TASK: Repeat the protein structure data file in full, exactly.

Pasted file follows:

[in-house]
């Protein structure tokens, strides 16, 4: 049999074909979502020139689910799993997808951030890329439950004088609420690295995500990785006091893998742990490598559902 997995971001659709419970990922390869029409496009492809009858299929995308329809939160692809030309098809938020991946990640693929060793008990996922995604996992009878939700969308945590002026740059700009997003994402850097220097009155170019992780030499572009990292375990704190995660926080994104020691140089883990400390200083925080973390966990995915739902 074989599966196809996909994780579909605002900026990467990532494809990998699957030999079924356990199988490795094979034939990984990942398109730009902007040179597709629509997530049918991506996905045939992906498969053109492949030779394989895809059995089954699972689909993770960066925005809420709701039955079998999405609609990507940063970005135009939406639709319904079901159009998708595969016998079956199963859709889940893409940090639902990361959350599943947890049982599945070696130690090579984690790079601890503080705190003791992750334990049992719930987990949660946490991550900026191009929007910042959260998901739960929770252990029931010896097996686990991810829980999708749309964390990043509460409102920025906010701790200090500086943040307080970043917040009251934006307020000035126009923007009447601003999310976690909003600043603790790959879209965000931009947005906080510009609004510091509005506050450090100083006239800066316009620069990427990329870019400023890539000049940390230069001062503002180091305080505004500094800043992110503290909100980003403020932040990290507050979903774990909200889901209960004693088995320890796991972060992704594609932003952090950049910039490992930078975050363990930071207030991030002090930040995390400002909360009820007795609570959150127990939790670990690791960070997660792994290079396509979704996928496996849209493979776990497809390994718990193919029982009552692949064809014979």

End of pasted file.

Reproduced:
[in-house]
């Protein structure tokens, strides 16, 4: 049999074909979502020139689910799993997808951030890329439950004088609420690295995500990785006091893998742990490598559902 997995971001659709419970990922390869029409496009492809009858299929995308329809939160692809030309098809938020991946990640693929060793008990996922995604996992009878939700969308945590002026740059700009997003994402850097220097009155170019992780030499572009990292375990704190995660926080994104020691140089883990400390200083925080973390966990995915739902 074989599966196809996909994780579909605002900026990467990532494809990998699957030999079924356990199988490795094979034939990984990942398109730009902007040179597709629509997530049918991506996905045939992906498969053109492949030779394989895809059995089954699972689909993770960066925005809420709701039955079998999405609609990507940063970005135009939406639709319904079901159009998708595969016998079956199963859709889940893409940090639902990361959350599943947890049982599945070696130690090579984690790079601890503080705190003791992750334990049992719930987990949660946490991550900026191009929007910042959260998901739960929770252990029931010896097996686990991810829980999708749309964390990043509460409102920025906010701790200090500086943040307080970043917040009251934006307020000035126009923007009447601003999310976690909003600043603790790959879209965000931009947005906080510009609004510091509005506050450090100083006239800066316009620069990427990329870019400023890539000049940390230069001062503002180091305080505004500094800043992110503290909100980003403020932040990290507050979903774990909200889901209960004693088995320890796991972060992704594609932003952090950049910039490992930078975050363990930071207030991030002090930040995390400002909360009820007795609570959150127990939790670990690791960070997660792994290079396509979704996928496996849209493979776990497809390994718990193919029982009552692949064809014979």